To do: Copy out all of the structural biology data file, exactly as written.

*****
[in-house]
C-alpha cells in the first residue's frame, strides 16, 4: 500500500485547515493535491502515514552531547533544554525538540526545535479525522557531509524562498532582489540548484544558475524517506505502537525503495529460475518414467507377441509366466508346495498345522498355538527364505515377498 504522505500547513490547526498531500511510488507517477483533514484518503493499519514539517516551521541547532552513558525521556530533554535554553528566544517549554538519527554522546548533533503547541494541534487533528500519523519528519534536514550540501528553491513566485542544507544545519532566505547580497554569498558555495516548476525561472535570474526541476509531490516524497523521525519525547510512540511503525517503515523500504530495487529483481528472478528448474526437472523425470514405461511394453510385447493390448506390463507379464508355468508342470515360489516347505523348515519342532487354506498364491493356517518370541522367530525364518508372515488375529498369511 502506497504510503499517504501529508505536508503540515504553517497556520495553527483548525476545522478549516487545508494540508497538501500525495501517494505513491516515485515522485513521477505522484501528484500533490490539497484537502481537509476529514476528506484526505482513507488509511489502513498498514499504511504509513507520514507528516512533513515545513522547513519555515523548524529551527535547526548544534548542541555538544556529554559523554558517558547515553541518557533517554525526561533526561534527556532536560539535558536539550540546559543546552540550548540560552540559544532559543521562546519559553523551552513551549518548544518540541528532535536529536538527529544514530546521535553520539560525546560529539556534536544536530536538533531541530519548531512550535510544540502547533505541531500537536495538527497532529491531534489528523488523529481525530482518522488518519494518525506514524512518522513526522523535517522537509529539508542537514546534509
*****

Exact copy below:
[in-house]
C-alpha cells in the first residue's frame, strides 16, 4: 500500500485547515493535491502515514552531547533544554525538540526545535479525522557531509524562498532582489540548484544558475524517506505502537525503495529460475518414467507377441509366466508346495498345522498355538527364505515377498 504522505500547513490547526498531500511510488507517477483533514484518503493499519514539517516551521541547532552513558525521556530533554535554553528566544517549554538519527554522546548533533503547541494541534487533528500519523519528519534536514550540501528553491513566485542544507544545519532566505547580497554569498558555495516548476525561472535570474526541476509531490516524497523521525519525547510512540511503525517503515523500504530495487529483481528472478528448474526437472523425470514405461511394453510385447493390448506390463507379464508355468508342470515360489516347505523348515519342532487354506498364491493356517518370541522367530525364518508372515488375529498369511 502506497504510503499517504501529508505536508503540515504553517497556520495553527483548525476545522478549516487545508494540508497538501500525495501517494505513491516515485515522485513521477505522484501528484500533490490539497484537502481537509476529514476528506484526505482513507488509511489502513498498514499504511504509513507520514507528516512533513515545513522547513519555515523548524529551527535547526548544534548542541555538544556529554559523554558517558547515553541518557533517554525526561533526561534527556532536560539535558536539550540546559543546552540550548540560552540559544532559543521562546519559553523551552513551549518548544518540541528532535536529536538527529544514530546521535553520539560525546560529539556534536544536530536538533531541530519548531512550535510544540502547533505541531500537536495538527497532529491531534489528523488523529481525530482518522488518519494518525506514524512518522513526522523535517522537509529539508542537514546534509